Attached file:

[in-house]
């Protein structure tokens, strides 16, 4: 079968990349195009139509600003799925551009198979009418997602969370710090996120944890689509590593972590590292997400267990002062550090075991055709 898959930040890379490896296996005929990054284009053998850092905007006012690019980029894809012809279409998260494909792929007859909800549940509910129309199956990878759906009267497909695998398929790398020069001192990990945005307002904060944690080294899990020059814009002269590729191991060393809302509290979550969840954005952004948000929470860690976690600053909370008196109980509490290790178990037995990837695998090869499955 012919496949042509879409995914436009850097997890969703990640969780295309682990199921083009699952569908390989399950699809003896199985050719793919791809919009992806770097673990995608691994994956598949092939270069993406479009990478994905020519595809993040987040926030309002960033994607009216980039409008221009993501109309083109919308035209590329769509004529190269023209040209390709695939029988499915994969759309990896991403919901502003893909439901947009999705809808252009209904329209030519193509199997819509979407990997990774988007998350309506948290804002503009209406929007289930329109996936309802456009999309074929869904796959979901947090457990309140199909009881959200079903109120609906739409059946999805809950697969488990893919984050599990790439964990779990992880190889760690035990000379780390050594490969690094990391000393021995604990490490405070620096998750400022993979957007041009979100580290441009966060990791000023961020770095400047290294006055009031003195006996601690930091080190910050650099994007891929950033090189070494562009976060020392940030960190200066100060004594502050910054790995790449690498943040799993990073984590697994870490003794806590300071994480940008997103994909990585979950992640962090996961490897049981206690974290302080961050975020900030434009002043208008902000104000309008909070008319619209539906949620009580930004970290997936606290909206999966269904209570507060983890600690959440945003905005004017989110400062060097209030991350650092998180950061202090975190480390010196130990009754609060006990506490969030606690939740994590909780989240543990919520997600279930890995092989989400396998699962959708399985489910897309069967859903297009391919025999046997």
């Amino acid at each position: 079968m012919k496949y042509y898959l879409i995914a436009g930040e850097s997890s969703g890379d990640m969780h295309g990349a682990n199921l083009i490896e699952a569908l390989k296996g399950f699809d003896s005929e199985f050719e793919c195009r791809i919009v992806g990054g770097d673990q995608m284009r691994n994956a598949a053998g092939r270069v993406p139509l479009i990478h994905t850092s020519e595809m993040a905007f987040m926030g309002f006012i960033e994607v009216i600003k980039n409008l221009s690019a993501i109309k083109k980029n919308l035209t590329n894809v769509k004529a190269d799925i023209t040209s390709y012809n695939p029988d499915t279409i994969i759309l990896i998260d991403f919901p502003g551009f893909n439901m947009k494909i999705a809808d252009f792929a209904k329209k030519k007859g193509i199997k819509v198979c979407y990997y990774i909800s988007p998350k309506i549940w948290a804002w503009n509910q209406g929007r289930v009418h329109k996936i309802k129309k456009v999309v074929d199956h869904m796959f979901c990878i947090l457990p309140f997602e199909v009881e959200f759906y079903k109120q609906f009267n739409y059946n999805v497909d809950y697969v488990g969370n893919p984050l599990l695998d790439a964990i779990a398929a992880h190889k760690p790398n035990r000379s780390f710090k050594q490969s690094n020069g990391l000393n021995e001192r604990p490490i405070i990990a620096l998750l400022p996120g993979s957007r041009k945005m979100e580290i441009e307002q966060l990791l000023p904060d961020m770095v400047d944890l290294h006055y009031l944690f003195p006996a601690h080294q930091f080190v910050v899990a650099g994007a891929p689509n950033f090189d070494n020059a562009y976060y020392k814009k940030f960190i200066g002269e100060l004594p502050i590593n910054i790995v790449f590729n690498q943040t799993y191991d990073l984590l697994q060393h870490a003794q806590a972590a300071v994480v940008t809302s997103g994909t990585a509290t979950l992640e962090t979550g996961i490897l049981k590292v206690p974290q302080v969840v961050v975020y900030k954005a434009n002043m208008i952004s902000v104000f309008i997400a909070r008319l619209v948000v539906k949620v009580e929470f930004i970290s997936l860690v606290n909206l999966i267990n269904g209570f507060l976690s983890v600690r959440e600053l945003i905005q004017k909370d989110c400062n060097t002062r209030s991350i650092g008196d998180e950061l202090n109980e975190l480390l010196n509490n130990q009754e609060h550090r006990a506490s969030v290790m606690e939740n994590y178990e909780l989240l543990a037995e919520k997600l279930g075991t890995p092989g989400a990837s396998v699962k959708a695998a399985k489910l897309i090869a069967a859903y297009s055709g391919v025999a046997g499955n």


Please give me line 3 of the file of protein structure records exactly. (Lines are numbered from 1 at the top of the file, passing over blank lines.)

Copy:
């Amino acid at each position: 079968m012919k496949y042509y898959l879409i995914a436009g930040e850097s997890s969703g890379d990640m969780h295309g990349a682990n199921l083009i490896e699952a569908l390989k296996g399950f699809d003896s005929e199985f050719e793919c195009r791809i919009v992806g990054g770097d673990q995608m284009r691994n994956a598949a053998g092939r270069v993406p139509l479009i990478h994905t850092s020519e595809m993040a905007f987040m926030g309002f006012i960033e994607v009216i600003k980039n409008l221009s690019a993501i109309k083109k980029n919308l035209t590329n894809v769509k004529a190269d799925i023209t040209s390709y012809n695939p029988d499915t279409i994969i759309l990896i998260d991403f919901p502003g551009f893909n439901m947009k494909i999705a809808d252009f792929a209904k329209k030519k007859g193509i199997k819509v198979c979407y990997y990774i909800s988007p998350k309506i549940w948290a804002w503009n509910q209406g929007r289930v009418h329109k996936i309802k129309k456009v999309v074929d199956h869904m796959f979901c990878i947090l457990p309140f997602e199909v009881e959200f759906y079903k109120q609906f009267n739409y059946n999805v497909d809950y697969v488990g969370n893919p984050l599990l695998d790439a964990i779990a398929a992880h190889k760690p790398n035990r000379s780390f710090k050594q490969s690094n020069g990391l000393n021995e001192r604990p490490i405070i990990a620096l998750l400022p996120g993979s957007r041009k945005m979100e580290i441009e307002q966060l990791l000023p904060d961020m770095v400047d944890l290294h006055y009031l944690f003195p006996a601690h080294q930091f080190v910050v899990a650099g994007a891929p689509n950033f090189d070494n020059a562009y976060y020392k814009k940030f960190i200066g002269e100060l004594p502050i590593n910054i790995v790449f590729n690498q943040t799993y191991d990073l984590l697994q060393h870490a003794q806590a972590a300071v994480v940008t809302s997103g994909t990585a509290t979950l992640e962090t979550g996961i490897l049981k590292v206690p974290q302080v969840v961050v975020y900030k954005a434009n002043m208008i952004s902000v104000f309008i997400a909070r008319l619209v948000v539906k949620v009580e929470f930004i970290s997936l860690v606290n909206l999966i267990n269904g209570f507060l976690s983890v600690r959440e600053l945003i905005q004017k909370d989110c400062n060097t002062r209030s991350i650092g008196d998180e950061l202090n109980e975190l480390l010196n509490n130990q009754e609060h550090r006990a506490s969030v290790m606690e939740n994590y178990e909780l989240l543990a037995e919520k997600l279930g075991t890995p092989g989400a990837s396998v699962k959708a695998a399985k489910l897309i090869a069967a859903y297009s055709g391919v025999a046997g499955n």